Pardon the interrupted contemplation of your empty space, but I have finally completed a single stanza of my poem. Sorry it took so long, but the game is exciting, the wine is pretty good and my muse has been distracted. I think I’m on track now, but, just for fun, here’s what I have accomplished (in the continuation of a lengthy, literary effort begun two years ago):
Past clouded interstellar gas
In rainbowed cosmic spin
To fiery building blocks in which
The lives of stars begin.
Nice, but rough and tumbled are the creative connections. I have since (two days later, as I type this into the computer) edited this specific effort (and the whole of what eventually followed) and altered it, but that is not our concern at this (back to your future now) time. I have projected the direction and intentions I consider for continued poetic discourse, and am offering myself two varied options toward action. To end or not to end, that is the quotation-variation which applies to my choice. I opt for the middle road and plod slowly on toward winding down and landing, safe at home, Duck, Camel, hockey game and myself. The sports figures which vie against each other’s skills and energies are like mortal gods in the eyes of the believers who worship at the altar of professional competition.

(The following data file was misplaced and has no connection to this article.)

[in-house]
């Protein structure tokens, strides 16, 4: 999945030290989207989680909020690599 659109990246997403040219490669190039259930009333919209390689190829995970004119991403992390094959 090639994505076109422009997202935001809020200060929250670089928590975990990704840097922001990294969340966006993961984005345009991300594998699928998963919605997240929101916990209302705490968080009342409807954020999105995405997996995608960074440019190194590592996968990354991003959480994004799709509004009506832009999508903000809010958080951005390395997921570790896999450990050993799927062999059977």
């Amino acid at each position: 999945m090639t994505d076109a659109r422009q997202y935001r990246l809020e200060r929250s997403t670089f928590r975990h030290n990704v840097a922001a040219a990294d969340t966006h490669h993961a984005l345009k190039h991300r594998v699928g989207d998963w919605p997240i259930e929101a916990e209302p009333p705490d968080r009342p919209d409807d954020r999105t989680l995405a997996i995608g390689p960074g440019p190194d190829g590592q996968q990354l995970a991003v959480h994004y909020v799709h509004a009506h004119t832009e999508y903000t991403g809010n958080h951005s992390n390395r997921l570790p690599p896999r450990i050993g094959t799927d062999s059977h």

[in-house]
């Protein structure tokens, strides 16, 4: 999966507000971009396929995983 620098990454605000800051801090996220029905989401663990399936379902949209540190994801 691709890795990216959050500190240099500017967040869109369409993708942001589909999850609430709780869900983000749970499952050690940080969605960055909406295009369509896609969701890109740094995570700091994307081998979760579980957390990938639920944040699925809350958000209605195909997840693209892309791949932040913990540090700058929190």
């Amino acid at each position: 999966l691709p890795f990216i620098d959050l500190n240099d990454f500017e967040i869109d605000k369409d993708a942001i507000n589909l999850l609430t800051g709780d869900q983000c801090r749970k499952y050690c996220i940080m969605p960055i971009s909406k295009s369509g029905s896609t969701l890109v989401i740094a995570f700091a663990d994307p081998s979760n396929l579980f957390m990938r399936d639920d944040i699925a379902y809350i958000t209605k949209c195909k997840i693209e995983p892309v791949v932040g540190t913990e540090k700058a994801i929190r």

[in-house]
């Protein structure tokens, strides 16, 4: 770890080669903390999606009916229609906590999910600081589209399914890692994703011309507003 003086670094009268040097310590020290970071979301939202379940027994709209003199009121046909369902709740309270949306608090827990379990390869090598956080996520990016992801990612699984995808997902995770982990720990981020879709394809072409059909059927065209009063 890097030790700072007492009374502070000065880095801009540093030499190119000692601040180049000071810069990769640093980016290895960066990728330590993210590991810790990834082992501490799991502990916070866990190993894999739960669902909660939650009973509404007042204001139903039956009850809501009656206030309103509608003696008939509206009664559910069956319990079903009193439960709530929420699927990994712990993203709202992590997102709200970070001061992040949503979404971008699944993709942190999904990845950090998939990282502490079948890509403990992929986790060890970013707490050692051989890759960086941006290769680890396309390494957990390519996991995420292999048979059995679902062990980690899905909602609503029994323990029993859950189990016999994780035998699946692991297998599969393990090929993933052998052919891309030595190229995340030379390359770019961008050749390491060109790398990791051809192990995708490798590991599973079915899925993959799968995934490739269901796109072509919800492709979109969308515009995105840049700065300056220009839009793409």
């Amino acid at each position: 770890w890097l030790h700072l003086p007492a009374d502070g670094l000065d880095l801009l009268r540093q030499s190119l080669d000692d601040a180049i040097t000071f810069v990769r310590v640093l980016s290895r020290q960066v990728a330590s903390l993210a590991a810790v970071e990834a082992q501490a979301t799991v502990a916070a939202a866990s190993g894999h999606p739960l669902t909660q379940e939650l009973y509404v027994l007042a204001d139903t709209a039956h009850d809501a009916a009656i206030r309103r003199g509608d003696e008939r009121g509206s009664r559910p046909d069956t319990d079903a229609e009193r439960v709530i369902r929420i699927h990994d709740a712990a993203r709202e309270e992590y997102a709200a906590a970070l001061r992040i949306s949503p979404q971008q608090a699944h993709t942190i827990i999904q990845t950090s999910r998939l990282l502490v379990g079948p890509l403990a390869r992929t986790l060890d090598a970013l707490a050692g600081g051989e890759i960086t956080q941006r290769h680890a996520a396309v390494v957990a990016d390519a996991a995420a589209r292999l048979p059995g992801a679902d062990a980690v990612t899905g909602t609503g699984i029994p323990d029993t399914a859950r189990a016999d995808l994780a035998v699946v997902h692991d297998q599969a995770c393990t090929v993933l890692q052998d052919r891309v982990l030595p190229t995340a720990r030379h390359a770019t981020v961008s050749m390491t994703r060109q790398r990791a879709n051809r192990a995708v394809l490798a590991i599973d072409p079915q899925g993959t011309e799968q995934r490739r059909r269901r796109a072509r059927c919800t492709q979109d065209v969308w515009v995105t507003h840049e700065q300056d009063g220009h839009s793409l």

So, while you were busy playing on the ice, I finished my poem, and a good thing, too, for the bar activity is cleaning down and winding up for the evening. A well spent evening, even at the cost of money I can’t afford to spend but did anyway. The bill for four glasses of wine (two over my usual limit, but spread out over three hours… and you hardly noticed) has yet to be addressed, but I’m sure I’ve got enough to scrape by (I have the advantage of writing about it afterward and know I do) and will chalk it up to the price of inspiration. So, everything is just ducky and I can call it a night. I will post the entire poem on one of my blogs. Here, or, if I can recall the password, over there. Quack me up. Time to go home.
Can my Camel give you a lift?

Duck, The Camels Got You Cornered

Duck, The Camels Got You Cornered